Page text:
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The work of a research group, including Dr. Maria Dainotti and Enrico Rinaldi, has been featured in several institutional press releases and websites


The work of a research group, including Dr. Maria Dainotti and Enrico Rinaldi, has been featured in several institutional press releases and websites.

One of the most famous open problems of modern cosmology is the Hubble constant (H0) tension. This consists in the discrepancy (>4 sigma) between the values of H0 measured with the late universe local probes, namely the Supernovae Ia (SNe Ia), and the early universe observations, the Cosmic Microwave Background (CMB) radiation. With our investigation we found that a slow evolution with redshift is present in this constant thus allowing to alleviate this discrepancy. The study is published in ApJ. The investigation started when Dr. Maria Dainotti (now Assistant Professor at NAOJ) and Enrico Rinaldi (now Research Fellow at Michigan University) were Senior Research Scientist and Visiting Scientist both at iTHEMS, respectively.

See related links for details.

Seminar Report

Quantum Matter SG seminar by Dr. Rui-Xing Zhang on May 26, 2021


On May 26th, Dr. Rui-Xing Zhang from the University of Maryland gave a talk about the classification of anomalous floquet higher-order topological insulators. He started with a pedagogical introduction to floquet topological insulators, which possess robust boundary states. Notably, there are two types of non-trivial floquet topology. 1. The floquet bands inherit the topology of the static bands. 2. The non-trivial physics of the anomalous floquet topological insulators stems from dynamical phase bands. Dr. Zhang extended the idea of the second type to higher-order topological insulators, which have robust corner states or edge ones. Dr. Zhang specifically discussed the anomalous floquet topology for chiral symmetric systems preserving C2 rotation symmetry. Using this example, he generalized the classification of the topological phases to various point groups. We thank Dr. Zhang for giving this wonderful talk.

Reported by Ching-Kai Chiu

Upcoming Events


Dr. Kazuki Kannaka thumbnail

iTHEMS Math Seminar

Stable eigenvalues of compact anti-de Sitter 3-manifolds

June 18 at 16:00 - 18:10, 2021

Dr. Kazuki Kannaka (Special Postdoctoral Researcher, iTHEMS)

Geometric objects that have been investigated in detail so far, such as closed Riemann surfaces, are sometimes locally homogeneous. Loosely speaking, their infinitesimal behavior is the same at each point. In this talk, I would like to explain the idea of investigating such objects using the Lie group theory.In the first part of the talk, I will recall the notions of Lie group actions and their quotient spaces with examples, and then explain the definitions of locally homogeneous spaces and their deformations (Teichmüller spaces). In the second part of the talk, I will consider anti-de Sitter manifolds as a special case, i.e., Lorentzian manifolds of negative constant curvature. As in the Riemannian case, a differential operator called the Laplacian (or the Klein-Gordon operator) is defined on Lorentzian manifolds. Unlike the Riemannian case, it is no longer an elliptic differential operator but a hyperbolic differential operator. In its spectral analysis, new phenomena different from those in the Riemannian case have been discovered in recent years, following pioneering works by Toshiyuki Kobayashi and Fanny Kassel. I would like to explain stable eigenvalues of the hyperbolic Laplacian of anti-de Sitter 3-manifolds with recent progress.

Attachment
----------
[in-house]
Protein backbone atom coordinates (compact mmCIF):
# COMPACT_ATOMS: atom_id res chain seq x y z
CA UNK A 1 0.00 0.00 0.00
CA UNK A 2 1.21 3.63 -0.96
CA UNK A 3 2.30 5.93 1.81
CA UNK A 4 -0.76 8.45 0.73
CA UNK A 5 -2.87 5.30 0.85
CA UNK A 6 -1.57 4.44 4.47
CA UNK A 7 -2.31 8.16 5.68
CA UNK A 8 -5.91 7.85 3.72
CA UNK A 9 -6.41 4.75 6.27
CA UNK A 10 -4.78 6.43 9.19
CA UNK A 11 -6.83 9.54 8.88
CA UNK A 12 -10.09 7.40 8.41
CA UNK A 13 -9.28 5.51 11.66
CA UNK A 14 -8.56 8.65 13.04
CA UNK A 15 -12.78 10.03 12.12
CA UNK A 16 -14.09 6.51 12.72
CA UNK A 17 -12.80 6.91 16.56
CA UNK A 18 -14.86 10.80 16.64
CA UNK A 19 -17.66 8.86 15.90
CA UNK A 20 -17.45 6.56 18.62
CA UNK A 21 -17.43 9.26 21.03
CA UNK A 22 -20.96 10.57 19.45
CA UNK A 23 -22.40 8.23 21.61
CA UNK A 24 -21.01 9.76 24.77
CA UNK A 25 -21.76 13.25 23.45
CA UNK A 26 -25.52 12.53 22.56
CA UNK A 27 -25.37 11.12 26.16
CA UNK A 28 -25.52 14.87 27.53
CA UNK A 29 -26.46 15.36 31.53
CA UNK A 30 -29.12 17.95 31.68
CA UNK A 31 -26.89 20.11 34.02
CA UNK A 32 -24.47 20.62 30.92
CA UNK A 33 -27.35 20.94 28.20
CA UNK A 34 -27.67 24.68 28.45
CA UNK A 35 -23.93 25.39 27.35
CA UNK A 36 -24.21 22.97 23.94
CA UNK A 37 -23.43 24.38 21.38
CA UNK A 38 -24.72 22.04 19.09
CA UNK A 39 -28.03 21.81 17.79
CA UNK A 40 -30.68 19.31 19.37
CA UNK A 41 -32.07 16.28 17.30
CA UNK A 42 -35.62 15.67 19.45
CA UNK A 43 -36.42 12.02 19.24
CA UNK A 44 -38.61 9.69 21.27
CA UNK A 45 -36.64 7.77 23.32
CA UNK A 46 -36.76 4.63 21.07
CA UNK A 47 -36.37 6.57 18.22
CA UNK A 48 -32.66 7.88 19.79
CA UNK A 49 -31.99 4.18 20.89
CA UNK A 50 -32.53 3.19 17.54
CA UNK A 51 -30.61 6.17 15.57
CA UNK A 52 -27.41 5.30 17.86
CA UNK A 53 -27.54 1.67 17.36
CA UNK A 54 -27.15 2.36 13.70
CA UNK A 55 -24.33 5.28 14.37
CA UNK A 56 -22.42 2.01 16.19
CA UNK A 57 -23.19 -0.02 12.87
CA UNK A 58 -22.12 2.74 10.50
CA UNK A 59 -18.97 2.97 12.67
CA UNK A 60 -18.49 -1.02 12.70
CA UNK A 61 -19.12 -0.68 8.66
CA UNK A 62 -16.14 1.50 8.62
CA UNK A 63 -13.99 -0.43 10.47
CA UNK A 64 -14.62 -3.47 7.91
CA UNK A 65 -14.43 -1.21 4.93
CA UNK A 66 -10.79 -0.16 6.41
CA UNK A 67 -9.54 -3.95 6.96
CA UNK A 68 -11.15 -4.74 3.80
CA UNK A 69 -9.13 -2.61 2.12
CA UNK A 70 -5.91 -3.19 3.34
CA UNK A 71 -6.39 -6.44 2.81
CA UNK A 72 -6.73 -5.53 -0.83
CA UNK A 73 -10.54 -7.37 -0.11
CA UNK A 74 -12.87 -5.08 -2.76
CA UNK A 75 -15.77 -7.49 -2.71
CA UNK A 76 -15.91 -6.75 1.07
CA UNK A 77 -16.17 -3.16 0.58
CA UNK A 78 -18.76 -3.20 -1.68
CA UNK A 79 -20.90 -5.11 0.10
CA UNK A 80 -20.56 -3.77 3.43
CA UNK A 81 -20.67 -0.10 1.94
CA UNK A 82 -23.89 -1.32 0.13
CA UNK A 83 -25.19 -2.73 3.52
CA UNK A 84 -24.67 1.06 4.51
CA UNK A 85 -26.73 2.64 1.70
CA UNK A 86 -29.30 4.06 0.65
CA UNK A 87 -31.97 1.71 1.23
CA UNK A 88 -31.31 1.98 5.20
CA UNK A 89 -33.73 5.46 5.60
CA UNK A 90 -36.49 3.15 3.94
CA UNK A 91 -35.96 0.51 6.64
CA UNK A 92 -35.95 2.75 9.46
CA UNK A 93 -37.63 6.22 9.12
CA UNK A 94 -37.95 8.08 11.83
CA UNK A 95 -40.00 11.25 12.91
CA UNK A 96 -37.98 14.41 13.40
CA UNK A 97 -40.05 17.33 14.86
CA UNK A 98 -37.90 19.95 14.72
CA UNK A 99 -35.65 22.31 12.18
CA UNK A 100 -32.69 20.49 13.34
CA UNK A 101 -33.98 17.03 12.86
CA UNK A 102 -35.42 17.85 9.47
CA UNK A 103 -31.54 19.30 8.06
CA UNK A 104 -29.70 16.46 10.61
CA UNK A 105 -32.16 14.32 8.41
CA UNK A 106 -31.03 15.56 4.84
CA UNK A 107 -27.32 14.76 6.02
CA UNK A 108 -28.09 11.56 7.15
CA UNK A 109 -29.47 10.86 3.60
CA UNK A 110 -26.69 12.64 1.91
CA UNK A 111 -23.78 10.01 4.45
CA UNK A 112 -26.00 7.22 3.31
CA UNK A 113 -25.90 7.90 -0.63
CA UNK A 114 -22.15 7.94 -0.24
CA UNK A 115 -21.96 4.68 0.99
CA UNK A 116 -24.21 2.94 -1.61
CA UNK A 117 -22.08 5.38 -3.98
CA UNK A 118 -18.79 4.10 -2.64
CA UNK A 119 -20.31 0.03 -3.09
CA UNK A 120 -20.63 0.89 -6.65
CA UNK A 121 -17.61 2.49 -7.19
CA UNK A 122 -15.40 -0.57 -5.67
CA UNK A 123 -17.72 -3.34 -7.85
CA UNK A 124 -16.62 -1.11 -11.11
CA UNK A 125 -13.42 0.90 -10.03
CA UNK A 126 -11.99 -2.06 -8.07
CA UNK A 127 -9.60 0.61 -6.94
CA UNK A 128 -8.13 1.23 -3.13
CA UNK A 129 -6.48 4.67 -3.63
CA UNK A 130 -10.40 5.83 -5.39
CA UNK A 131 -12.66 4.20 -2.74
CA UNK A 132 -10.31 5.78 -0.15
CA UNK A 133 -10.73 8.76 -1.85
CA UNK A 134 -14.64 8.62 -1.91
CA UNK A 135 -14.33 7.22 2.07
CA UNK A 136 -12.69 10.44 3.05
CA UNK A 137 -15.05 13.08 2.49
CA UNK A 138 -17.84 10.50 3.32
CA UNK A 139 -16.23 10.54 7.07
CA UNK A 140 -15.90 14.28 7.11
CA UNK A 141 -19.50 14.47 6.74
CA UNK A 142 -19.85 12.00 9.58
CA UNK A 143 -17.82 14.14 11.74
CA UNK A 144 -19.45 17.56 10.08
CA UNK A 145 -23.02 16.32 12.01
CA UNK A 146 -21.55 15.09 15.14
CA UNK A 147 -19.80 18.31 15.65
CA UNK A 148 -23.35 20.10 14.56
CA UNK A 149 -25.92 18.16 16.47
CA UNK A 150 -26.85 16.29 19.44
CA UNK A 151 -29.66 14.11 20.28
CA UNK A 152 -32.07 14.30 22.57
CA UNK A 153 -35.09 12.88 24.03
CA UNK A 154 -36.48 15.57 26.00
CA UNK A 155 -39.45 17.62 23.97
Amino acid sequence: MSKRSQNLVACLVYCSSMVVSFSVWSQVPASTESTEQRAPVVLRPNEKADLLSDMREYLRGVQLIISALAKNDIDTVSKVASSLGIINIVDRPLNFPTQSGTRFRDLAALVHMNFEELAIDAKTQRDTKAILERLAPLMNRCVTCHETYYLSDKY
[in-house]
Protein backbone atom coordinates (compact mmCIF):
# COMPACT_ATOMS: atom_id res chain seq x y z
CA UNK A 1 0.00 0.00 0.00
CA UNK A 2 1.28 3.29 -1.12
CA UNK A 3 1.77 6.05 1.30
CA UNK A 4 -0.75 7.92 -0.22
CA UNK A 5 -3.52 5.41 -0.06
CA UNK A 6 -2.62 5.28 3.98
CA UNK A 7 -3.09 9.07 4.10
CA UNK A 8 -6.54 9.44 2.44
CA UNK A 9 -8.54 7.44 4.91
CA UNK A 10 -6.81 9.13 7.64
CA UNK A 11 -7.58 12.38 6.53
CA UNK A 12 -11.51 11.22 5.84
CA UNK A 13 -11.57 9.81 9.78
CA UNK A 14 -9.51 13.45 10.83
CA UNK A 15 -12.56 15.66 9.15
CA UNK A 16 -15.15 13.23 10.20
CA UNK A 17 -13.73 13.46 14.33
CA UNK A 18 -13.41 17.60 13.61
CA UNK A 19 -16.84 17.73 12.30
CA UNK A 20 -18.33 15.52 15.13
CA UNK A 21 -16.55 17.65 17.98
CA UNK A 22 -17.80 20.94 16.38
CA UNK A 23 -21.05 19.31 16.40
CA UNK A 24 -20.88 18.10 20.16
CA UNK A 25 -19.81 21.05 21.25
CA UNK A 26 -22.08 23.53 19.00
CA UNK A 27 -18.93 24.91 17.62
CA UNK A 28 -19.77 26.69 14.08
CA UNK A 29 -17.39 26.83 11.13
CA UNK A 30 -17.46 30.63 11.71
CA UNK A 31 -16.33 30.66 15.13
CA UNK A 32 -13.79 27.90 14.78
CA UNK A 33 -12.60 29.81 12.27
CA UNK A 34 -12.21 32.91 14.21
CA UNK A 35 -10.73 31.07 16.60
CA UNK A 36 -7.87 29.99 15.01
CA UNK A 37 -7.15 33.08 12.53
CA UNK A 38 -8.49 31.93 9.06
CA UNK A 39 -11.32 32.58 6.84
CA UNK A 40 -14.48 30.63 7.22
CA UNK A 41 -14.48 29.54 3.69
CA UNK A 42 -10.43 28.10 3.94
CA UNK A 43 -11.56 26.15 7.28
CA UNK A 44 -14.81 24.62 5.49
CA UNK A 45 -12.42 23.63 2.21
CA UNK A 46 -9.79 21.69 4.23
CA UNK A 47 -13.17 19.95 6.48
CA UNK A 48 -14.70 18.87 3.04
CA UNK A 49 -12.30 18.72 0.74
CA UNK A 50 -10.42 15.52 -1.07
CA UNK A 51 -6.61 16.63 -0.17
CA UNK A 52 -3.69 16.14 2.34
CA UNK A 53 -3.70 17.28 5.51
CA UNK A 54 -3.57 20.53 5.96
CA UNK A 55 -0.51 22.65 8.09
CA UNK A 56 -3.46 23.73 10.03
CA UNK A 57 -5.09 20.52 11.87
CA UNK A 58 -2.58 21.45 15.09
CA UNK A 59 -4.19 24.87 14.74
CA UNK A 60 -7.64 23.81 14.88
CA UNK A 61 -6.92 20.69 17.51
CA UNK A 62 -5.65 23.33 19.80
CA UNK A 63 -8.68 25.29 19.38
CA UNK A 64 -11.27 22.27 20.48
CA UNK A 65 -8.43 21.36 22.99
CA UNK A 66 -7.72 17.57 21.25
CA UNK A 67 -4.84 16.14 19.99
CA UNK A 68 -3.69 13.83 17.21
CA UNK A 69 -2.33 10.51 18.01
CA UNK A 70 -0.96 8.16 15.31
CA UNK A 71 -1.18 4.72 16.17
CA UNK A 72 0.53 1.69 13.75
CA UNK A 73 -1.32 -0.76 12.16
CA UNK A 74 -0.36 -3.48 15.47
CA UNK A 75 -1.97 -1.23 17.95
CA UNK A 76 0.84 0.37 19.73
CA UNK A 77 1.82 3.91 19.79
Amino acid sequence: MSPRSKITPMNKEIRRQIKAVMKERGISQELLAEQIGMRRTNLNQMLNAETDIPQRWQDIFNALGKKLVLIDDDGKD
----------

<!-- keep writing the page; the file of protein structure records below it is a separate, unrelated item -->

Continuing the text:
Venue: via Zoom

Event Official Language: English


DMWG Seminar

Precise WIMP Dark Matter Abundance and Standard Model Thermodynamics

June 24 at 16:30 - 17:30, 2021

Dr. Satoshi Shirai (Project Assistant Professor, Kavli Institute for the Physics and Mathematics of the Universe (Kavli IPMU), The University of Tokyo)

We are now living in the era of precision cosmology. The relic abundance of dark matter (DM) is now observationally well-determined, and its error is smaller than O(1)%. This means that the same or much higher precision is required when we make theoretical predictions.
Weakly Interacting Massive Particle (WIMP) has long been the leading candidate for DM because of its beautiful mechanism to predict the observed relic abundance. WIMP is in the same thermal bath as the Standard Model particles in the beginning. At a certain point when the temperature of the Universe is smaller than the DM mass, it decouples to fix its number density. The yield of the DM is determined by its annihilation cross-section to the Standard Model sector.